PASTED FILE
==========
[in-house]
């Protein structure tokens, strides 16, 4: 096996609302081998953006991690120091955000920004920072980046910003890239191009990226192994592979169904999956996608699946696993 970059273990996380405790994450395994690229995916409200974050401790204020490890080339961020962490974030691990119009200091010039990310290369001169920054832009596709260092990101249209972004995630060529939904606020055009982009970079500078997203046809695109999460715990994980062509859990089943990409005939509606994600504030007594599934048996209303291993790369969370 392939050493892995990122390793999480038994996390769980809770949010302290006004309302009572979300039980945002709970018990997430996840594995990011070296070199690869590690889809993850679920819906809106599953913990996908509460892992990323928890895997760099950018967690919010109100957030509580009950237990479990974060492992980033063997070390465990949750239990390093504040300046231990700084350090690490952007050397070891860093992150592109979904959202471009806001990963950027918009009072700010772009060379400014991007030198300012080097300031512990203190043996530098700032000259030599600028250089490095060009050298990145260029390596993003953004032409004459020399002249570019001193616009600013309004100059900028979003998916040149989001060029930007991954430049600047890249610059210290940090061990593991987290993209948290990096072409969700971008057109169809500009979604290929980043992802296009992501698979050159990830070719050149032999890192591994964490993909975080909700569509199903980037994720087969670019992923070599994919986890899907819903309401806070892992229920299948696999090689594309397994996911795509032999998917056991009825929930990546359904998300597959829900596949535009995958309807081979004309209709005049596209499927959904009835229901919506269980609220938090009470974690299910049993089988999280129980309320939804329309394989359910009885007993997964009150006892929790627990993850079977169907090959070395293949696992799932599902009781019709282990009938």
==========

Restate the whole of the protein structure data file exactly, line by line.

[in-house]
């Protein structure tokens, strides 16, 4: 096996609302081998953006991690120091955000920004920072980046910003890239191009990226192994592979169904999956996608699946696993 970059273990996380405790994450395994690229995916409200974050401790204020490890080339961020962490974030691990119009200091010039990310290369001169920054832009596709260092990101249209972004995630060529939904606020055009982009970079500078997203046809695109999460715990994980062509859990089943990409005939509606994600504030007594599934048996209303291993790369969370 392939050493892995990122390793999480038994996390769980809770949010302290006004309302009572979300039980945002709970018990997430996840594995990011070296070199690869590690889809993850679920819906809106599953913990996908509460892992990323928890895997760099950018967690919010109100957030509580009950237990479990974060492992980033063997070390465990949750239990390093504040300046231990700084350090690490952007050397070891860093992150592109979904959202471009806001990963950027918009009072700010772009060379400014991007030198300012080097300031512990203190043996530098700032000259030599600028250089490095060009050298990145260029390596993003953004032409004459020399002249570019001193616009600013309004100059900028979003998916040149989001060029930007991954430049600047890249610059210290940090061990593991987290993209948290990096072409969700971008057109169809500009979604290929980043992802296009992501698979050159990830070719050149032999890192591994964490993909975080909700569509199903980037994720087969670019992923070599994919986890899907819903309401806070892992229920299948696999090689594309397994996911795509032999998917056991009825929930990546359904998300597959829900596949535009995958309807081979004309209709005049596209499927959904009835229901919506269980609220938090009470974690299910049993089988999280129980309320939804329309394989359910009885007993997964009150006892929790627990993850079977169907090959070395293949696992799932599902009781019709282990009938």